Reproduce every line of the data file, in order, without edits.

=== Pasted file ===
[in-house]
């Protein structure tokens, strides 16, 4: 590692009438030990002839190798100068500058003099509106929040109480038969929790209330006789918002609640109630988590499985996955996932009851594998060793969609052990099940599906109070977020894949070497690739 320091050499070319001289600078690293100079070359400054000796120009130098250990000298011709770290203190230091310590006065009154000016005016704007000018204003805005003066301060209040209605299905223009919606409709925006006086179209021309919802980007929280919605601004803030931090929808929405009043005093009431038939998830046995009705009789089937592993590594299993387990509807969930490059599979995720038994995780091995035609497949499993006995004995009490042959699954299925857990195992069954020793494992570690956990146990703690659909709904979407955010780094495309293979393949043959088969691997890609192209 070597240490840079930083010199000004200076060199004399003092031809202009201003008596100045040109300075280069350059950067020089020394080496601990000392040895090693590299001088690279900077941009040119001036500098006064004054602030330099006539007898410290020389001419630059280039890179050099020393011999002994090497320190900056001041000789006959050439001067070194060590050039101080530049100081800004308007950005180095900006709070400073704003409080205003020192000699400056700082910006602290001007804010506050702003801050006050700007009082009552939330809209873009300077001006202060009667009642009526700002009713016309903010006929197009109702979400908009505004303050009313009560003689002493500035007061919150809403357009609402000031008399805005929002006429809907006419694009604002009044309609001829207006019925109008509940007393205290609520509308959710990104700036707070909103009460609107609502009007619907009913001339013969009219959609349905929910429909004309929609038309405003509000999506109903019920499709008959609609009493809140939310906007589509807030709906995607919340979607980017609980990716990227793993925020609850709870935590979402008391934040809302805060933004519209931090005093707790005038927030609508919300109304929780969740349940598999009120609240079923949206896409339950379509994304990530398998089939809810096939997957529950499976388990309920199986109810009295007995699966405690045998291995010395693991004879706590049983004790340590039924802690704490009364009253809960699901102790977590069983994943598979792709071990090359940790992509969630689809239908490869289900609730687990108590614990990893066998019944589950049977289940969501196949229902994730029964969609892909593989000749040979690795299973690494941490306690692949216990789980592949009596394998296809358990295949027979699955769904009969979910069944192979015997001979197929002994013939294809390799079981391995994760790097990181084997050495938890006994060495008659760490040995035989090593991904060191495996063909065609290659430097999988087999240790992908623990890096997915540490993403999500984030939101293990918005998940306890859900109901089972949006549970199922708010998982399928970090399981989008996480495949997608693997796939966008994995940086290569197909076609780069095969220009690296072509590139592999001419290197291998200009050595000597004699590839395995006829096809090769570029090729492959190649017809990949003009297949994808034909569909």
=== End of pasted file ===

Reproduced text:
[in-house]
């Protein structure tokens, strides 16, 4: 590692009438030990002839190798100068500058003099509106929040109480038969929790209330006789918002609640109630988590499985996955996932009851594998060793969609052990099940599906109070977020894949070497690739 320091050499070319001289600078690293100079070359400054000796120009130098250990000298011709770290203190230091310590006065009154000016005016704007000018204003805005003066301060209040209605299905223009919606409709925006006086179209021309919802980007929280919605601004803030931090929808929405009043005093009431038939998830046995009705009789089937592993590594299993387990509807969930490059599979995720038994995780091995035609497949499993006995004995009490042959699954299925857990195992069954020793494992570690956990146990703690659909709904979407955010780094495309293979393949043959088969691997890609192209 070597240490840079930083010199000004200076060199004399003092031809202009201003008596100045040109300075280069350059950067020089020394080496601990000392040895090693590299001088690279900077941009040119001036500098006064004054602030330099006539007898410290020389001419630059280039890179050099020393011999002994090497320190900056001041000789006959050439001067070194060590050039101080530049100081800004308007950005180095900006709070400073704003409080205003020192000699400056700082910006602290001007804010506050702003801050006050700007009082009552939330809209873009300077001006202060009667009642009526700002009713016309903010006929197009109702979400908009505004303050009313009560003689002493500035007061919150809403357009609402000031008399805005929002006429809907006419694009604002009044309609001829207006019925109008509940007393205290609520509308959710990104700036707070909103009460609107609502009007619907009913001339013969009219959609349905929910429909004309929609038309405003509000999506109903019920499709008959609609009493809140939310906007589509807030709906995607919340979607980017609980990716990227793993925020609850709870935590979402008391934040809302805060933004519209931090005093707790005038927030609508919300109304929780969740349940598999009120609240079923949206896409339950379509994304990530398998089939809810096939997957529950499976388990309920199986109810009295007995699966405690045998291995010395693991004879706590049983004790340590039924802690704490009364009253809960699901102790977590069983994943598979792709071990090359940790992509969630689809239908490869289900609730687990108590614990990893066998019944589950049977289940969501196949229902994730029964969609892909593989000749040979690795299973690494941490306690692949216990789980592949009596394998296809358990295949027979699955769904009969979910069944192979015997001979197929002994013939294809390799079981391995994760790097990181084997050495938890006994060495008659760490040995035989090593991904060191495996063909065609290659430097999988087999240790992908623990890096997915540490993403999500984030939101293990918005998940306890859900109901089972949006549970199922708010998982399928970090399981989008996480495949997608693997796939966008994995940086290569197909076609780069095969220009690296072509590139592999001419290197291998200009050595000597004699590839395995006829096809090769570029090729492959190649017809990949003009297949994808034909569909």